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The African economic system has been generally assessed as a predominately receiving structure rather than a producing one, and its financial role in the growth process of the continent is commonly underestimated. As a matter of fact, the effective role of external financial aid throughout the whole African continent can’t be denied, and even though the methodologies applied by certain development programmes have raised many discussions in terms of participatory practices and duration of their impact, the benefits triggered are generally positive and profound.
Village and Savings Loan Associations (VSLA) is a noteworthy microfinance initiative, mostly based in rural areas, and derives its origin from another already existing informal microfinance group that is Accumulating Savings & Credit Associations (ASCAs). VSLA were established in 1991 by CARE, a well-known humanitarian organization fighting global poverty.
What CARE observed was an invisible barrier between villagers and both finance and microfinance institutions. The barrier was generally composed by a wide variety of elements as the physical distance between villages and banks, the lack of know-how in terms of loans and savings programmes (illiteracy is a major obstacle), and the lack of trust placed in financial institutions. What the villages needed was a self-managing form of microfinance.
Usually made up of 25 members, the VSLA meet once a week for open saving sessions. The amount of money saved is always kept in a box secured by three locks where the keys are held by three different members. In no circumstances is the box ever opened privately, it is rather unlocked during public gatherings of the association. Members are allowed to ask for a loan every month, but usually their demand has to pass through other members’ approval: the same members are the only ones entitled to set the amount of interests the demanding member should pay throughout the reimbursement period.
The two most appealing features of this microfinance system are the complete absence of initial funding needed from an external source and the non-existence of a financial structure. The saving group requires only one fundamental thing as a starting point: training. The training is mostly based on group-dynamics and record-keeping (that can be orally made as well), hence it has the potential to be easily replicated and spread by the ones already trained.
If the absence of a physical financial structure is certainly a valuable feature, at the same time it represents a remarkable drawback: the next step to further strengthen financial inclusion will be made by establishing a fully functional connection between microfinance institutions and VSLA. The process has already begun in Kenya where a productive partnership between CARE, Equity Bank and Orange Money, with a conspicuous funding from the Bill and Melinda Gates Foundation, has allowed villagers an enhanced financial inclusion through mobile technology.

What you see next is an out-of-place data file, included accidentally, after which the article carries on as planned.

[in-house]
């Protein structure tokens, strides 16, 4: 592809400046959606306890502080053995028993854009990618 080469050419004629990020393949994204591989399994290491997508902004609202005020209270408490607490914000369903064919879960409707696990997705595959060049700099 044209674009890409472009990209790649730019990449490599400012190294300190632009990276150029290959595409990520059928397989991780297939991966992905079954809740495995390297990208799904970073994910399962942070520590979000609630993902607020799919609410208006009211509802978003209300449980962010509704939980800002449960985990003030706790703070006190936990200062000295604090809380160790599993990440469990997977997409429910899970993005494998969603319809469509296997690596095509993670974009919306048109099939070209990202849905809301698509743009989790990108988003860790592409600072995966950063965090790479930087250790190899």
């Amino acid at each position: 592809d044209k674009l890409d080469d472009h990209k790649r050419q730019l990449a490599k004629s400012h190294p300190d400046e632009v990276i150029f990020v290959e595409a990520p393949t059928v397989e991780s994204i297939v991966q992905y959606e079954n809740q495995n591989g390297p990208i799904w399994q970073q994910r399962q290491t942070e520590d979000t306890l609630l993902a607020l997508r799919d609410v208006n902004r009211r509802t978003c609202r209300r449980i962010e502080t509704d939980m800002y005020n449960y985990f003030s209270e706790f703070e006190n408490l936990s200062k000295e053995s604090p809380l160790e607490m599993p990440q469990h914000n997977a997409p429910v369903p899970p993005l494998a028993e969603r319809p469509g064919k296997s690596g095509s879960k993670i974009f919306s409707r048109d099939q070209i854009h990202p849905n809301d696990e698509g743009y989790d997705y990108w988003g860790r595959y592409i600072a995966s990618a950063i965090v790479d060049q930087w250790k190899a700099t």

When we look at numbers, this microfinance approach takes on a whole new significance. According to CARE data over the past few years 150,000 groups in 26 African countries have been successfully targeted by this initiative, reaching out nearly 3.8 million members.
150,000 groups in 26 African countries have been successfully targeted by this initiative, reaching out nearly 3.8 million members
VSLA represent an important step towards creating an active financial environment at rural level: while ensuring a wider access to loans and generating new savings opportunities, these microfinance groups are the glue that holds social groups together and are the source of a new financial inclusion process.
(Head picture: © RogerBurks)
Francesco holds a Bachelor’s Degree in International Relations from Turin University (Italy) and he’s majoring in Development Studies from the same academic institution. He dedicated the last three years of his life to humanitarian field projects in Eastern Africa especially throughout the Great Lakes Region, where he had the opportunity to work on inclusive education programs for children with disabilities and special needs as well as vocational training projects for disadvantaged youth. Francesco now lives in northern Burundi where he works as a Logistics Manager in a District Hospital.